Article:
Next week, Congress will have the opportunity to vote on the Buffett Rule. We’ll see where every member of Congress stands. They can either protect tax breaks for millionaires and billionaires, or they can stand with middle class families across the nation. We will continue to urge Congress to join us in ensuring that the middle class gets a fair shake.
Translation: The Democrat-led Senate hopes to pass the Buffett Rule (or have the Republicans filibuster it) next week because they know it will be shot down in the Republican-led House. Republicans aren't going to vote to raise anyone's taxes, especially when unemployment is so high and the recovery is so fragile. The Democrats then hope to use this as a wedge issue in the fall elections to cast the Republicans as only caring about the rich, even though it was the Republicans who cut taxes for the middle class in the first place, and even though the Buffett Rule isn't going to make any difference in the lives of the middle class or anyone else other than those being taxed. Ain't politics grand ?
Obama's other talking point in this area is about income inequality, and how the rest of us aren't keeping up with those rich folks (as if we ever did). This is a tune Obama's been singing for years. Here he is from 2007:
"While some have prospered beyond imagination in this global economy, middle-class Americans -- as well as those working hard to become middle-class -- are seeing the American dream slip further and further away."
While there's no doubt the global economy has created challenges for America due to increased economic competition with other countries, how badly are we really doing ? Let's take a look. In 2007, the United States had the second highest median household income in the world, over $31,000. Only tiny Luxembourg did better. In 2011, the United States had the seventh highest per capita GDP in the world, over $48,000. Only a handful on tiny countries did better than us. Compare our per capita GDP to the quasi-socialist European Union model that Obama seems to favor. The EU had a per capita GPD of just over $31,000. Ours is 35% higher. If we're doing so badly, almost every other nation in the world wishes they had it so bad.
While it's true the rich have been getting richer, the rest of us have not exactly suffered, contrary to what Obama would have us believe. This is from a Brookings Institute article called 'The Myth Of The Disappearing Middle Class':
President Obama, many Democrats and editorial page writers have been working to convince the nation that it is wracked by inequality, a disappearing middle class and a lack of opportunity. The charge of growing inequality is partly correct, mostly because those at the top of the income distribution have pulled away from the rest of us. But the other charges are wrong or misleading...households near the top of the top 20 percent have achieved income gains of well above 50 percent. But the income of households between the 60th and 80th percentiles grew by 40 percent, and those in the 40th to 60th percentile grew by nearly 40 percent. In these numbers, the disappearing middle class appears pretty healthy.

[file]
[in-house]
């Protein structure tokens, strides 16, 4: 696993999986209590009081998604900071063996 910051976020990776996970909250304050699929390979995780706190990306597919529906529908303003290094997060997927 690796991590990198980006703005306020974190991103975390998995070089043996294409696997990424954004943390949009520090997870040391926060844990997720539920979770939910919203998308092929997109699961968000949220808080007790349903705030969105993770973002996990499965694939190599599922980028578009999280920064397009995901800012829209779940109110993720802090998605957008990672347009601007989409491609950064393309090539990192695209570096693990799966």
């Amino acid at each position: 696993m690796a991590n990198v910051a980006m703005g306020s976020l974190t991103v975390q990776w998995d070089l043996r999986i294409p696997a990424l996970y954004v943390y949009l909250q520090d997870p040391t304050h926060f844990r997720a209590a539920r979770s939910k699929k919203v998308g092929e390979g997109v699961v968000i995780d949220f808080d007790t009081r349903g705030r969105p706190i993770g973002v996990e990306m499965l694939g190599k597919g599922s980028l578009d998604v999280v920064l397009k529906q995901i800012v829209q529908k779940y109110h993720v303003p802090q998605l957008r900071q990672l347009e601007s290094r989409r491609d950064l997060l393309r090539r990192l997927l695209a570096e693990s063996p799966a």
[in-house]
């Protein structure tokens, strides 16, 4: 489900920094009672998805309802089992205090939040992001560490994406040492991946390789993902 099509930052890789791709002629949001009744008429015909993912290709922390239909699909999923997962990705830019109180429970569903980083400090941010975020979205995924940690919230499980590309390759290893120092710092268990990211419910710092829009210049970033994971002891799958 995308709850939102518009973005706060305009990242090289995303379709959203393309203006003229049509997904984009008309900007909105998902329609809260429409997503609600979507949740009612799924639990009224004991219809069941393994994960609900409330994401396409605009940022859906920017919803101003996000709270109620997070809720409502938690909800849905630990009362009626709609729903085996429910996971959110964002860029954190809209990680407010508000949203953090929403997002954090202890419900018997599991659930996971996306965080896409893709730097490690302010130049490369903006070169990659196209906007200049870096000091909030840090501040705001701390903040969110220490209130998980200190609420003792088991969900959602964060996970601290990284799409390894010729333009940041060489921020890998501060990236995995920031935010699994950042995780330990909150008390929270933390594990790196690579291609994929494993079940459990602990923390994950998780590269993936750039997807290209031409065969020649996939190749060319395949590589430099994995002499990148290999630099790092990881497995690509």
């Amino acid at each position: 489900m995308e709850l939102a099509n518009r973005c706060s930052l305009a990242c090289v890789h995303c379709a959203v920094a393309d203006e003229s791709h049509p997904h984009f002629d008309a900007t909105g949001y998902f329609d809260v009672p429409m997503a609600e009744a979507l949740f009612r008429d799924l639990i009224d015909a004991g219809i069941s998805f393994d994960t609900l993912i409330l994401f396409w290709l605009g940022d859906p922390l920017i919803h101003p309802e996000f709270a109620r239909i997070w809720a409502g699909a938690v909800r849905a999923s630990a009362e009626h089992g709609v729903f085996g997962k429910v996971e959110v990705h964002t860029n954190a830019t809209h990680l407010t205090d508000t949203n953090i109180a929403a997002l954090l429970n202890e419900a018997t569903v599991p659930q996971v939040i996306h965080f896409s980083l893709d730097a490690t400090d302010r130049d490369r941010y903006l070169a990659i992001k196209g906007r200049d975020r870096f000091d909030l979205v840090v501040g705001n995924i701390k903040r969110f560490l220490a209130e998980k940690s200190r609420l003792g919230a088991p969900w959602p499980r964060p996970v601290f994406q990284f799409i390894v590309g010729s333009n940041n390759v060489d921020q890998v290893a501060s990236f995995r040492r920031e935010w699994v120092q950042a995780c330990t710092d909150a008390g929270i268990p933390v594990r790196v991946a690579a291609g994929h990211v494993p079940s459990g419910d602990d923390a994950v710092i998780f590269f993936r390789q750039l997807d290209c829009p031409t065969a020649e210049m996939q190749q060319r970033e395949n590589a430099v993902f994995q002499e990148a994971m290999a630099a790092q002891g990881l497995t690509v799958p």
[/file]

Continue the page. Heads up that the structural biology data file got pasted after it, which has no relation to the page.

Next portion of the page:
What about those at the bottom, supposedly floundering? Based only on their market income, the bottom 20 percent lost about one-third of its income between 1979 and 2007. But when Burkhauser calculates the impact of government transfers, the value of health insurance not paid for by households and the decline in household size, the bottom 20 percent had about 25 percent more income in 2007 than 1979. Even the bottom is moving up.
So much for the American dream slipping away. We are actually all better off than we were thirty years ago. If this is what Obama terms the "failed policies of the past", well then, I'll have more please. Listen to the conclusions of the Brookings Institute, which is a middle-to-left-leaning thinktank:
Yes, the nation needs its safety net, but improvements in personal responsibility would have a greater and more lasting impact on poverty and opportunity. This is the message that our presidential candidates, media and educational institutions should emphasize — not the misleading focus on the lack of opportunity in America.
But that kind of talk doesn't get President Obama re-elected, does it ? Only dividing the nation against itself and demonizing the rich gets Obama re-elected.
There is one presidential administration under which American median incomes have declined by a lot...anyone want to guess that President's name ?
You got it. That President's name is Barack Obama.
New evidence suggests there’s a reason why this economic “recovery” hasn’t felt much like a recovery. Figures from the Census Bureau’s Current Population Survey, compiled by Sentier Research, show that the “recovery” has actually been harder on most Americans than the recession from which they’ve allegedly been recovering.
According to Sentier’s report, the median American household income has actually fallen during the “recovery.” Not only that, but it has fallen even more than it did during the recession. Gordon Green, former chief of the Governments Division at the U.S. Census Bureau and co-author of the report (with fellow Census veteran John Coder), says, “Real income fell by 3.2 percent during [the recession]. And during the recovery it went down by 6.7 percent.” So “income [has] declined twice as much in the recovery as in the recession itself."
Maybe it's time for Obama to start talking about the failed policies of the present.
Good old Barack. If he can't dazzle 'em with brilliance, he baffles 'em with you-know-what.